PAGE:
Growing up in France, Eloise Passarella began dancing at the age of six. She eventually worked her way up to take classes at the Conservatoire de Paris. Following a brief break – and a move to Montreal – Passarella enrolled in the danse-études pre-professional program in high school at the Collège de Montréal, attending classes in the morning and then dancing for three hours each afternoon at Ballet Divertimento.
During the same period, Passarella became fascinated by dissections in high school and then while in the health sciences program at Dawson College. As someone always searching for ways to answer questions she had, she was intrigued by the manner in which pathology helps to get to the truth in diagnoses, and decided she wanted to pursue a career in forensic medicine.
Combining two passions
Now a first-year medical student at McGill, Passarella has continued to dance four times per week and had been trying to come up with an idea that would combine her two passions.
“For a while I had this idea to combine my two greatest passions, dance and medicine,” says Passarella, “both in terms of the beneficiaries of an initiative and in the process of creating it.” The initiative to which she refers is the production of a calendar featuring Eloise and a collection of her fellow McGill medical students who also had previous dance training.
“The pictures were taken in various medical settings or in our learning environments so as to represent the health care system and we tried our best to include as many different dance styles as possible,” explains Passarella. Fellow first-year medical student Karmin Yu served as the photographer and, “has done a fabulous job with the photography and design of the calendar.”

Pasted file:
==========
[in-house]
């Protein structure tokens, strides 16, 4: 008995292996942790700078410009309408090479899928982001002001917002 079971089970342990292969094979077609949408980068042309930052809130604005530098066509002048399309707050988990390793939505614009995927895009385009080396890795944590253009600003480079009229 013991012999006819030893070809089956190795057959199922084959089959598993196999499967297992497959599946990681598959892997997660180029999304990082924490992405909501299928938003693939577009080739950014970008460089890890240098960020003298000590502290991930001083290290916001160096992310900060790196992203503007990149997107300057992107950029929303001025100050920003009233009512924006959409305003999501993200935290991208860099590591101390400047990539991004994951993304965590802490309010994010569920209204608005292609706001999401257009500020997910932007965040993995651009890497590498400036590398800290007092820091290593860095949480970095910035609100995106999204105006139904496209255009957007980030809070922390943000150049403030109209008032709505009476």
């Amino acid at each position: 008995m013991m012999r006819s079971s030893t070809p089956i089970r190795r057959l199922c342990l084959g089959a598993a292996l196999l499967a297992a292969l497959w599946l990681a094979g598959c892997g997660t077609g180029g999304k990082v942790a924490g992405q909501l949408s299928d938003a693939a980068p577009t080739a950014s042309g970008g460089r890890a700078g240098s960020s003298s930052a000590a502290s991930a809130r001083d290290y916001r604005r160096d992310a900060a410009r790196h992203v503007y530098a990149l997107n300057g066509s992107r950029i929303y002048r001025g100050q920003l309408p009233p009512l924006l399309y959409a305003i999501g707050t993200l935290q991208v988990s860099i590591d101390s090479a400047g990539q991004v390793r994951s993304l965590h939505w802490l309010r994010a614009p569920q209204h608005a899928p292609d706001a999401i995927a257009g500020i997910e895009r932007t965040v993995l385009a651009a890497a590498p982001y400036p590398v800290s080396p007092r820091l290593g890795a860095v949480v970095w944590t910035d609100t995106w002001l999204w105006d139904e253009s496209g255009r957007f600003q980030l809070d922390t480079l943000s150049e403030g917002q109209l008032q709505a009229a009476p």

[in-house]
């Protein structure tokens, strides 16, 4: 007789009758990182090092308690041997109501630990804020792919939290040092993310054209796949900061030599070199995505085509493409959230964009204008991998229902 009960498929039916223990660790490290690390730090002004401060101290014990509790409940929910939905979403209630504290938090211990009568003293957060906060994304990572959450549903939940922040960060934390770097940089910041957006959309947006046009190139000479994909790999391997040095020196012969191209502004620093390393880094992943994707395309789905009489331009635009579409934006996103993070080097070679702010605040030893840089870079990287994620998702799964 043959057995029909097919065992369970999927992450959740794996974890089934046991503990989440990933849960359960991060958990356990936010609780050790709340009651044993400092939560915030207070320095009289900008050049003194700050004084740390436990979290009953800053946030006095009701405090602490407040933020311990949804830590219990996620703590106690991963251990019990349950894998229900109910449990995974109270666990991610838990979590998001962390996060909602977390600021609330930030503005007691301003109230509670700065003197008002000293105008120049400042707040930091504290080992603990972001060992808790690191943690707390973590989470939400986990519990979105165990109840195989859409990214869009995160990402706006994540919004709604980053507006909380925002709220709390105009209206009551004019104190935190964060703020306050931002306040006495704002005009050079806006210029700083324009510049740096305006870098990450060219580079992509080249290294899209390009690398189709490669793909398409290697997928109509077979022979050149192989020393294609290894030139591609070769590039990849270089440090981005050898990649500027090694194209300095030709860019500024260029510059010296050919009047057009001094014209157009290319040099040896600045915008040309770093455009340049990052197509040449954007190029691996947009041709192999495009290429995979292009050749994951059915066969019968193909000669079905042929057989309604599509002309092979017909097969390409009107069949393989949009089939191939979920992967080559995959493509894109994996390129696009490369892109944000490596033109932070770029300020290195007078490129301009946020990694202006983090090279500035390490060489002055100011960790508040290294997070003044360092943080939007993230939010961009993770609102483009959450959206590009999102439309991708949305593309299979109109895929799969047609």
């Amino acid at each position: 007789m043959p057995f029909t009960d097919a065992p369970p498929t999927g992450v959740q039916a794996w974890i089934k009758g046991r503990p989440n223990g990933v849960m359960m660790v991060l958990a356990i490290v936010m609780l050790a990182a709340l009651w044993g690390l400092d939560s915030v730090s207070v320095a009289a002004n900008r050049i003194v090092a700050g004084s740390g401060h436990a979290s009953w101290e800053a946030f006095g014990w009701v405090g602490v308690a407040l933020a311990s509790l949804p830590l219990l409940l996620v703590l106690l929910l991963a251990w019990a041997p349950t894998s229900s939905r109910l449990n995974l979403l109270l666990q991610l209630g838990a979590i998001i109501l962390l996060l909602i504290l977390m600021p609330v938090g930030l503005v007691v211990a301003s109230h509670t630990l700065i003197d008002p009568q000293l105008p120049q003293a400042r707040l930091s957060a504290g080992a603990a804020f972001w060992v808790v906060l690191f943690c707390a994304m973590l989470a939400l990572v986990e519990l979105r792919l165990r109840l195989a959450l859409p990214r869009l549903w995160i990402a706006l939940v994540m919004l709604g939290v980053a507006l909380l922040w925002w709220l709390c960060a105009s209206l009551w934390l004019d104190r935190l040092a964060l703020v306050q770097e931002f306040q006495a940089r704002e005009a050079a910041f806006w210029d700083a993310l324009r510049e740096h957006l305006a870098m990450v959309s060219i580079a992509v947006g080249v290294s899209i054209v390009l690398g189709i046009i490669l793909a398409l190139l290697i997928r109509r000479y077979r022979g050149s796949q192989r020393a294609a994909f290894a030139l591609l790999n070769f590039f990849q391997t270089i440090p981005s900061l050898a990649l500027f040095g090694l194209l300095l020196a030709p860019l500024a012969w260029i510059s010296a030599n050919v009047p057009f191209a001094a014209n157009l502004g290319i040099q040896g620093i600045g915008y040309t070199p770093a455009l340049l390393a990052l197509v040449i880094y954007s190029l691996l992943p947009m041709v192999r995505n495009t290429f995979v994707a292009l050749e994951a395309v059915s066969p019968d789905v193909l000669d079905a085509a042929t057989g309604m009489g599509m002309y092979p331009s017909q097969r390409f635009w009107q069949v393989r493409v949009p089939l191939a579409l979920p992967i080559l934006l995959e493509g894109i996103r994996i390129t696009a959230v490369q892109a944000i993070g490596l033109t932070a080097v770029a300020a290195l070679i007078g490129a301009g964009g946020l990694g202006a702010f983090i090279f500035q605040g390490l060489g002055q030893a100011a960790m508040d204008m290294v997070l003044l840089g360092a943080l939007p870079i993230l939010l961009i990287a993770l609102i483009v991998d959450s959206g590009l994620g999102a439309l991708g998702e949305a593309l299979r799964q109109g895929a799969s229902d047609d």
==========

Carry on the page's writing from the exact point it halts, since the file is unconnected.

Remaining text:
Donating to dance therapy
Passarella, whose objective is to sell 250 copies of the calendar, decided early on that all profits would be donated to the National Centre for Dance Therapy of les Grands Ballets Canadiens. She had previously volunteered in a study aiming to determine if dance had an effect on the motor and non-motor skills of patients suffering from Parkinson’s disease and found it, “very rewarding and touching to see these patients progress due to this art form that I love so very much.”
Dance therapy has ties to medicine in other ways as well. For example, it was a theme of one of the workshops at the Simnovate Summit hosted by McGill’s Steinberg Centre for Simulation and Interactive Learning in May 2016. Dr. Rajesh Aggarwal, Director of the Simulation Centre also sits on the board of Les Grands Ballets Canadiens.
“Dancing helps me deal with and express emotions and live for the moment,” says Passarella. “I highly recommend the National Centre for Dance Therapy as I believe it can help others as well.”
Calendars are available for $15 each ($12 for students). Those interested in purchasing copies can do so by contacting Passarella at firstname.lastname@example.org and arranging for payment by e-transfer, cash or cheque. She will be delivering the calendars to various locations across the McGill campus, at the McGill University Health Centre’s Glen site and at the Steinberg Centre for Simulation and Interactive Learning.